09 September 2004

The The Soundtrack for The The New Weird

At a Worldcon panel on "The New Weird", Jon Courtenay Grimwood, who was in the audience, suggested that the occasional territorial defensiveness displayed in some of the conversations with British advocates of the New Weird could come from the sensibility created by writers who lived through the Thatcher years. He seemed to me to be saying that writers who had known England before Thatcher, who lived through her reign, and who are now quite sensitive to the country that exists after her legacy (a country that is notably different from the one she took control of) might think New Weird can only be written by people of similar experiences. The effect of Reagan on the U.S., for instance, was different and would perhaps create a different sensibility.

To illustrate the Thatcherized sensibility, Jonathan Strahan quoted The The's song "Heartland" from memory:
Beneath the old iron bridges
Across the Victorian parks
And all the frightened people
Running home before dark
Past the Saturday morning cinema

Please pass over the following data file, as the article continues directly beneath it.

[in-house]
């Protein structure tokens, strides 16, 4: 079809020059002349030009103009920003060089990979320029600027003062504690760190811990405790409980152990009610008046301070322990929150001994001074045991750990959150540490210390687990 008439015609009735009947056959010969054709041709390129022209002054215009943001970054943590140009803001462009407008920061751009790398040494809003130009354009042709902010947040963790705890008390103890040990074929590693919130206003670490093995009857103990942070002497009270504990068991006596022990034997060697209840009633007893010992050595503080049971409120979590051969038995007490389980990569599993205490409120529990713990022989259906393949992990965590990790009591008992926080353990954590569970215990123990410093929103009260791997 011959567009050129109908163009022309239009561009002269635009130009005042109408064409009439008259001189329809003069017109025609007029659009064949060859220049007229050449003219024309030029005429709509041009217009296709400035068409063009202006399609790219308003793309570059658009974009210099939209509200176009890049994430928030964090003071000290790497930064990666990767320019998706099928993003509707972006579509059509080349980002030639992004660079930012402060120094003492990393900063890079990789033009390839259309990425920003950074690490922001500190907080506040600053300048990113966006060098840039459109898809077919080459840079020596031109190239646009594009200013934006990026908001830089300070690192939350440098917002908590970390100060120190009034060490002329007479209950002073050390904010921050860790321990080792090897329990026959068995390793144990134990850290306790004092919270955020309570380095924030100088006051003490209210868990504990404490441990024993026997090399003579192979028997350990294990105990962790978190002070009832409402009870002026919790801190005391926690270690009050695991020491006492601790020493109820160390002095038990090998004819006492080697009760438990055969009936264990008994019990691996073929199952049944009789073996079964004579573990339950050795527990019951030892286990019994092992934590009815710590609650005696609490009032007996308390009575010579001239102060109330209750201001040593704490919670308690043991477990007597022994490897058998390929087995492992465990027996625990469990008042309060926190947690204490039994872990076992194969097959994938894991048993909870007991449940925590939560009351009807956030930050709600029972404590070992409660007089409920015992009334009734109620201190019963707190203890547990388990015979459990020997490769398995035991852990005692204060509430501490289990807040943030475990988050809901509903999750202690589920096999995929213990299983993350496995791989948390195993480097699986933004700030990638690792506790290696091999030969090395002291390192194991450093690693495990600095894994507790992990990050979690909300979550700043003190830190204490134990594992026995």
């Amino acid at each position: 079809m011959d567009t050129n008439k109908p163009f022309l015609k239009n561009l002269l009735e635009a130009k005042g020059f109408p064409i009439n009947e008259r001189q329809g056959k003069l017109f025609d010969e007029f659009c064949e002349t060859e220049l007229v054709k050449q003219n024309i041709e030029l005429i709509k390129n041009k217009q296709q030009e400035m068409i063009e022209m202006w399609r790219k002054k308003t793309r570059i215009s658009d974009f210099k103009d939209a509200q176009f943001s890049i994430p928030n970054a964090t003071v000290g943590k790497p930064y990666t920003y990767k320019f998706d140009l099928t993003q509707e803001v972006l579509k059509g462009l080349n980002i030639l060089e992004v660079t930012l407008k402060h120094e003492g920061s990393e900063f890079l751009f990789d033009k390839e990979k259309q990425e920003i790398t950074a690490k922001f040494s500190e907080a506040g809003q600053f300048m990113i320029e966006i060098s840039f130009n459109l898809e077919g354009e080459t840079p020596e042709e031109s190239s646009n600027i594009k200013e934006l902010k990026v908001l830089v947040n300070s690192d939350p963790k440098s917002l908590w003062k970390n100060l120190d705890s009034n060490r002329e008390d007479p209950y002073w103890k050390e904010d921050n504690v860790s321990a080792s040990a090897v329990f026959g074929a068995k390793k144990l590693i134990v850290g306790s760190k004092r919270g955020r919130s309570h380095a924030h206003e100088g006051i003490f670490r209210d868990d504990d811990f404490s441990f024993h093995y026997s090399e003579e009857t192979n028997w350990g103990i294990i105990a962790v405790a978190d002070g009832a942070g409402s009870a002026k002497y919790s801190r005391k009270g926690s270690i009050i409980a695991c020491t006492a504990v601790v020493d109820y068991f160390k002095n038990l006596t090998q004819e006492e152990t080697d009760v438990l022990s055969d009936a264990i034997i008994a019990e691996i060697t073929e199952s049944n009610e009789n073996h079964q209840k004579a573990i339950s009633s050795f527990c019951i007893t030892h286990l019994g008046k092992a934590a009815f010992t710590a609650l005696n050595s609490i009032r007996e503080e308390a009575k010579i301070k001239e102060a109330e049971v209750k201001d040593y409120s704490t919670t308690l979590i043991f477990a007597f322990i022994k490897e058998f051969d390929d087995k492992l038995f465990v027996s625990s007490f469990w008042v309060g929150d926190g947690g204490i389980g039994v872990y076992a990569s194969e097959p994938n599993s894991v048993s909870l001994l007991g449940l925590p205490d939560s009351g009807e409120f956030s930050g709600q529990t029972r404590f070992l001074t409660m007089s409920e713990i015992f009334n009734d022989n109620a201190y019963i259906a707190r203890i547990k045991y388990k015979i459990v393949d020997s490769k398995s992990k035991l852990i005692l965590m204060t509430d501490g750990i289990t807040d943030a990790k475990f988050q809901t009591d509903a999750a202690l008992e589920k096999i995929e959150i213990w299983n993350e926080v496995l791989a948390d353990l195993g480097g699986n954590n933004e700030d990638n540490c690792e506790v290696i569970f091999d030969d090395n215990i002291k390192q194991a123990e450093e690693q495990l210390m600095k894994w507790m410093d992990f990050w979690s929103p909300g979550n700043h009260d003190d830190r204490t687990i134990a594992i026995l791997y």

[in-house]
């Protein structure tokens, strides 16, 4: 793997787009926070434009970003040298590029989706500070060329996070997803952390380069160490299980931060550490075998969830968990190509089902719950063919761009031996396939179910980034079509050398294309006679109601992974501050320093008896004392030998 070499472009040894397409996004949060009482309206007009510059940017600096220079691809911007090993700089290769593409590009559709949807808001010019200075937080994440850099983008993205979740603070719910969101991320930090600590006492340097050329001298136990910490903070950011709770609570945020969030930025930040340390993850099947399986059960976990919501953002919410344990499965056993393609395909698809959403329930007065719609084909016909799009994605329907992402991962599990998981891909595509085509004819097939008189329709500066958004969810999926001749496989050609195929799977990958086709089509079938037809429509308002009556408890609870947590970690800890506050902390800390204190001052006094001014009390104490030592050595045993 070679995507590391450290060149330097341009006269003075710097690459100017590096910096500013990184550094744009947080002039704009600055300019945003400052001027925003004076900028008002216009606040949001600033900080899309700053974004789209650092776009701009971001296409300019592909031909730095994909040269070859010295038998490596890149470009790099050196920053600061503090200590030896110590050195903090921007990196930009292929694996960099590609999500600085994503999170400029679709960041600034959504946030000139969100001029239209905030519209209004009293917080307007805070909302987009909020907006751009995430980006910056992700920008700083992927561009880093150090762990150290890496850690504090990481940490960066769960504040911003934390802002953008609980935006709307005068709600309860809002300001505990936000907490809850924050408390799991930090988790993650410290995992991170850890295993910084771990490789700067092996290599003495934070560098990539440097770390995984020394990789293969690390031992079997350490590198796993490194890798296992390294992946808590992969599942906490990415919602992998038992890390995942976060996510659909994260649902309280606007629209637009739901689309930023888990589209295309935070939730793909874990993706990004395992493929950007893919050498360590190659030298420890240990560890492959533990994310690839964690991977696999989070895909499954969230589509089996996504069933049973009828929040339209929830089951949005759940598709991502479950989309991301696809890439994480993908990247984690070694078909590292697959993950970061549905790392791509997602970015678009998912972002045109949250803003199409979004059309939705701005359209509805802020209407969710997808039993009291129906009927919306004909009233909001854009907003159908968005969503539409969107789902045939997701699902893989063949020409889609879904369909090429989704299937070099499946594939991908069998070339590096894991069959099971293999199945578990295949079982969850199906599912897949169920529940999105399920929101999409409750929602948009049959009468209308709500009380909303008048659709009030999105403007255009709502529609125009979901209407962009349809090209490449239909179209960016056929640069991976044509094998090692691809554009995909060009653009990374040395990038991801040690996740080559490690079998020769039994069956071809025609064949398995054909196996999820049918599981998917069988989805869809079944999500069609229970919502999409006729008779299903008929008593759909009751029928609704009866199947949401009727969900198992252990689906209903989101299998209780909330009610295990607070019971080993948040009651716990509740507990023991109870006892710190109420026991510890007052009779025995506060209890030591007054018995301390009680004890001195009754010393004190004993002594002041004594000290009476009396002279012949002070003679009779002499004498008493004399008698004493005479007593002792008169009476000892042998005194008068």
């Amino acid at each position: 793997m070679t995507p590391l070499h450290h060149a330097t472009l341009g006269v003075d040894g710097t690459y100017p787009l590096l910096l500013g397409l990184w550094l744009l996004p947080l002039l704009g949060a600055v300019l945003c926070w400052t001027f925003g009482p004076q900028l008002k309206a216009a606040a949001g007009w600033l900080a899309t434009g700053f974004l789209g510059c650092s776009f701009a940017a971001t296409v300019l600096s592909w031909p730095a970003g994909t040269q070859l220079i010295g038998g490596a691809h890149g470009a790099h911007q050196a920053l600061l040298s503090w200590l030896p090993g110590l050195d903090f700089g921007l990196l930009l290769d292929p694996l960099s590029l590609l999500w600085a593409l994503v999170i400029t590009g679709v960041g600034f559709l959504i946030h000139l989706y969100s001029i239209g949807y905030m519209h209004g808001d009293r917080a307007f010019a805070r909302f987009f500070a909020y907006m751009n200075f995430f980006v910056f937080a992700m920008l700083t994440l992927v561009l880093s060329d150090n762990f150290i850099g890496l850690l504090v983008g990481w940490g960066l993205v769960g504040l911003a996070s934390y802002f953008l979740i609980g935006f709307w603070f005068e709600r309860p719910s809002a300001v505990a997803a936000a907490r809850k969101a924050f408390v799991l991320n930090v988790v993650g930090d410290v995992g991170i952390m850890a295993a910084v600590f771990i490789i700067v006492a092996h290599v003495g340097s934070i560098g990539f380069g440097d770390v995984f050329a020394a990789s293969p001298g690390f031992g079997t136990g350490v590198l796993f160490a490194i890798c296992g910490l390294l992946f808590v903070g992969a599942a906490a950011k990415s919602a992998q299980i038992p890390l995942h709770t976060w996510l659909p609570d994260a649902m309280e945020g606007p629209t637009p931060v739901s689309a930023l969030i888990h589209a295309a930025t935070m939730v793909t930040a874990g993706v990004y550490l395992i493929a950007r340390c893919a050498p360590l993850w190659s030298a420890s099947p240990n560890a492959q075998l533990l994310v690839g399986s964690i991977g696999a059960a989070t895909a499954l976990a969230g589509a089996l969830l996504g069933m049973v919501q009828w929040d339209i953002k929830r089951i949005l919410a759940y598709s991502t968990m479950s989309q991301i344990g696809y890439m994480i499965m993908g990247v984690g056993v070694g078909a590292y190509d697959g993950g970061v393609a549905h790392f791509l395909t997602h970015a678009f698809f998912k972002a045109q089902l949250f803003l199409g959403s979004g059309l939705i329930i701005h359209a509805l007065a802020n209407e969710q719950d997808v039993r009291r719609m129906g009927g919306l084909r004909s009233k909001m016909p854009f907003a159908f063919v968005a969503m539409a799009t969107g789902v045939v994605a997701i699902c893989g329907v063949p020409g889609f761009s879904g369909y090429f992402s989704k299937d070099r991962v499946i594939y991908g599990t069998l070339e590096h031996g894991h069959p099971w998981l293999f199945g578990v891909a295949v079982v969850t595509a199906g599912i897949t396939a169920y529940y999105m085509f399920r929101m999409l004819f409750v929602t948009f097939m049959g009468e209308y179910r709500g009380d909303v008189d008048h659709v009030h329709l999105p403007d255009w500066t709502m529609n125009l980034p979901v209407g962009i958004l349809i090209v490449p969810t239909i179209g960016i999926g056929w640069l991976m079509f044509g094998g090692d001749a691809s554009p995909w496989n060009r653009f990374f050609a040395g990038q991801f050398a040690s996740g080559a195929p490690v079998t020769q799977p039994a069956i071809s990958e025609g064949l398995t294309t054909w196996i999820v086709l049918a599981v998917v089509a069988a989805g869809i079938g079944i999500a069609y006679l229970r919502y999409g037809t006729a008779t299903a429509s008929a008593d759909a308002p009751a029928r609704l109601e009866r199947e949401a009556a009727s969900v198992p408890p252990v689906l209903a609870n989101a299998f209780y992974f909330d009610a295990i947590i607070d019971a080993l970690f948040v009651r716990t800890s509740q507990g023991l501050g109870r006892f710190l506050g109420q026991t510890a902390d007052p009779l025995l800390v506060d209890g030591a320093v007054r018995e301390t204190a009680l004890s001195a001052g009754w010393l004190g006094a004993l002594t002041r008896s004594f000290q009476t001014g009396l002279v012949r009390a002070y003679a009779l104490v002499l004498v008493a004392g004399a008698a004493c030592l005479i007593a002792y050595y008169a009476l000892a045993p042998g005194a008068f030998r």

That lies crumbling to the ground
And the piss stinking shopping centre
In the new side of town
I was impressed, not only because the song does seem to have something in common with certain types of British writing in its evocation of landscape and mood, but because the reference reminded me that I can't help thinking of The The's albums Soul Mining and Infected (which contains "Heartland") whenever I think of cyberpunk, and, especially, Do Androids Dream of Electric Sheep?, which I discovered at the same time I discovered The The. It was a strangely appropriate match, and songs like "I've Been Waiting for Tomorrow (All of My Life)" are an inseparable part of Philip K. Dick's novel for me. Perhaps Soul Mining is a cyberpunk soundtrack and Infected is proto-New Weird.

Not that I support the labeling of literature, mind you. I just like The The.

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